Basilar Interlude

“Comfort Cart.” John said that would be a good name for a band. I don’t know about that, but it does sound… a little like the padded carriage that might carry you in cushioned bliss to the afterlife. While X was at her riding lesson I wandered around Kroger in a daze, idly picking things up that hit some sweet nerve in my heart which felt both detached and dedicated. I wondered irritably why it was so crowded, thinking the inch of predicted snow was hardly enough to bring out storm shoppers. I didn’t realize until later, seeing a comment on FB from someone (who obviously doesn’t know me very well) that they hoped I’d “be able to watch the game” that it was Super Bowl Sunday. Or maybe it was in an email, I don’t know. So much is a blur right now.

A text came from John asking how I was doing. “Walking around Kroger with my cart full of comfort items,” I finger tapped my response as I continued shopping, my eye out for my friend Gerald who works there usually stocking dairy whenever I see him, thinking I might try to say something like “Excuse me, do you know if your pharmacy stocks that aneurysm stabilization supplement?” It wasn’t funny. It needed a better name. Aneurysm Anti-Rupture Chewables? Making things humorous is coming naturally to me and I think it puts people at ease a little. In any case, the black almost inappropriate Carrie Fisher style humor feels better than the 3 a.m. creeping terrors. Gerald wasn’t working. My small cart contained a fruit tray with cream cheese dip, a donut, Sunny D, 2 sweaters, a green notebook with a pocket to keep track of new medical info, a set of dry erase markers in primary colors, peanut butter M&Ms, strawberries & cream truffles, a metal basket to keep near my bed, and a big soft Valentine’s Day teddy bear wearing a sweater. I promptly named him Aneurysm Bear, Ani for short. At home John said “You can’t call him ‘Possible’ Anneurysm Bear?”

Many people think I’m jumping the gun, is my impression. They are either trying to reassure me by discussing various false positives they or their mom/friend/cousin had experienced, or think I’m engaging in some kind of backward counting my aneurysms before they’ve hatched (?) type behavior and are trying to reel me back to the reality of the fact that mistakes are made.

Those people, ones I keep hearing about whose aneurysms were found during autopsy, the death being for some other reason… did they have symptoms? Bilateral numbness and tingling, lack of balance, drooping eyelid, stroke-like migraine attacks with trigeminal nerve involvement? Did the people with false positives have MRI reports with vague concerns like “possible vein abnormalities”? or the very confident “Tip of basilar artery somewhat bulbous”?

The thing is I feel like I know.

Then tonight, after finally getting all the ad invoices for BGIN sent out and watching last week’s weird X-Files episode with John who fell asleep in front of the TV, I came upstairs and started engaging in some kind of weird bizarro like anti-nesting behavior. You know, like when you’re pregnant, “nesting” is when you feel a biological urgency to shop and prepare and most of all, clean. For the imminent arrival of a new baby human. That’s what it felt like I was doing as I lined up and sorted every item on top of my dresser, sprinkled bits of our Christmas tree that I’d gathered for their scent before it was taken out of the house and made a couple baskets of them, like potpourri, also filled with little stones and tiny photos and buttons and fortunes from Chinese take out. I got down on my hands and knees and swept all the tiny pieces of trash on the floor into a little pile. I fixed the sand dollar dream catcher sort of ornament John made for me years ago as well as my spoon necklace and hung them from the opaque blown glass vase thing I have had hanging in the bedroom window since 2001 when we received it as a wedding gift.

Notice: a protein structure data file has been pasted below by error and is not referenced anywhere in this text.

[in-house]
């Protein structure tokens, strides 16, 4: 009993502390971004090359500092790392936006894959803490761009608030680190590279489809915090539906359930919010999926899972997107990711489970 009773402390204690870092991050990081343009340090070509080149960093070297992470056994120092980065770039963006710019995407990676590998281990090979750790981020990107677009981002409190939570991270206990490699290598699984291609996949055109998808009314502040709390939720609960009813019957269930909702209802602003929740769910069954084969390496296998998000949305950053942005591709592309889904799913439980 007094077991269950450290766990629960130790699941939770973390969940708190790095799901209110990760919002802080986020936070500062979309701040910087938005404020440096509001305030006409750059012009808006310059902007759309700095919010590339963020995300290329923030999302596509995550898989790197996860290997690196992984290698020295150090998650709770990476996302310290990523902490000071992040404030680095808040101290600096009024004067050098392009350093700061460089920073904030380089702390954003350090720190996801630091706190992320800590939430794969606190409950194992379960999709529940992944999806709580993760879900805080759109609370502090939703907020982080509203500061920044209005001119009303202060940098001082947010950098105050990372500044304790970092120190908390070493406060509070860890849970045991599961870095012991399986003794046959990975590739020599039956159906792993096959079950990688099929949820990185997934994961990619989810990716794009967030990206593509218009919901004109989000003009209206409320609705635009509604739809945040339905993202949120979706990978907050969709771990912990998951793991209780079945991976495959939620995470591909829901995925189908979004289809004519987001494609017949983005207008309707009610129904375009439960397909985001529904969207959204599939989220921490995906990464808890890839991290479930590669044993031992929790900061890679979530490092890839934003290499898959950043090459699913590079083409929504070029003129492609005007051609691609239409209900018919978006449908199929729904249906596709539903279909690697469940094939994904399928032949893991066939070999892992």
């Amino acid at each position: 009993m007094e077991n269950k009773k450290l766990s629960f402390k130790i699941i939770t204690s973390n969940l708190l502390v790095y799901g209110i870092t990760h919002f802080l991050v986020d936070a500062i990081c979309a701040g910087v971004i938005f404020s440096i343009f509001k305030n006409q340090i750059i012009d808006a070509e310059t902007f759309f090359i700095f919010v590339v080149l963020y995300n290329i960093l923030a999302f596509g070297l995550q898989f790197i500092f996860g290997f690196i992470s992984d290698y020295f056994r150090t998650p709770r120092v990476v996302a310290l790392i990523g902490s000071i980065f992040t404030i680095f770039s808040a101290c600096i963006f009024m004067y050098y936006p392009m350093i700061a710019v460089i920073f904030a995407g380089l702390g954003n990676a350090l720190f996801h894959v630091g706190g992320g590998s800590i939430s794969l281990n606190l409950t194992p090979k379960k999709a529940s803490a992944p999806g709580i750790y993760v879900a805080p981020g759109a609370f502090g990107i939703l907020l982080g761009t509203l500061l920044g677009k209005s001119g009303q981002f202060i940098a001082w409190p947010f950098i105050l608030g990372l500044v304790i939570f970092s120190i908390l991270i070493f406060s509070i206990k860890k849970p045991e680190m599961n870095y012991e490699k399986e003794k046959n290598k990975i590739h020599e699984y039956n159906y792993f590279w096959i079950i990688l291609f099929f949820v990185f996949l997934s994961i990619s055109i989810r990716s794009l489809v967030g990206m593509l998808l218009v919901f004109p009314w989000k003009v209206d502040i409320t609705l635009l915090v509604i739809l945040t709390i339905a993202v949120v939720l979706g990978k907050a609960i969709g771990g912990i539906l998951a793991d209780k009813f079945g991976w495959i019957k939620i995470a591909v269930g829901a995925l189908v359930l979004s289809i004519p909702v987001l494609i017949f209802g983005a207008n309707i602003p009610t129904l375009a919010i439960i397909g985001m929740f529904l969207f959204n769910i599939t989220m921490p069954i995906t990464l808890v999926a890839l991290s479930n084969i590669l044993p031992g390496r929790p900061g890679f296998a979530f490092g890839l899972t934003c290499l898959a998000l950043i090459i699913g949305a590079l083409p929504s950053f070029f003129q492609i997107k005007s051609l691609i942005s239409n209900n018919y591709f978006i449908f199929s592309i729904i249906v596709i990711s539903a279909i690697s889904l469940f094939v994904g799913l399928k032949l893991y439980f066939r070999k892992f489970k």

Not preparing for an arrival, nor for an exit, as I in no way feel there is any scenario here that ends in my death. Though it is hard not to feel the possibility, creeping dread brought on by the very word aneurysm.

It’s more that I feel… woken up. Like every one of my senses is heightened. And I want to surround myself with people and things I care about and why continue existing in dusty disorganization, piles of paper and books and tissues and wrappers and empty medicine bubble packs and old safety pins pill bottles and various tubes of topical pain relieving gel and lip balm and stink bug husks and balled up socks? On a grander scale, why haven’t I taken my inherited platinum ring and insurance papers and had the stone replaced (again)? Why have we never sat down with a lawyer to hammer out directives and wills?

Hey, Leonard Cohen. My life has cracked. The light is getting in.

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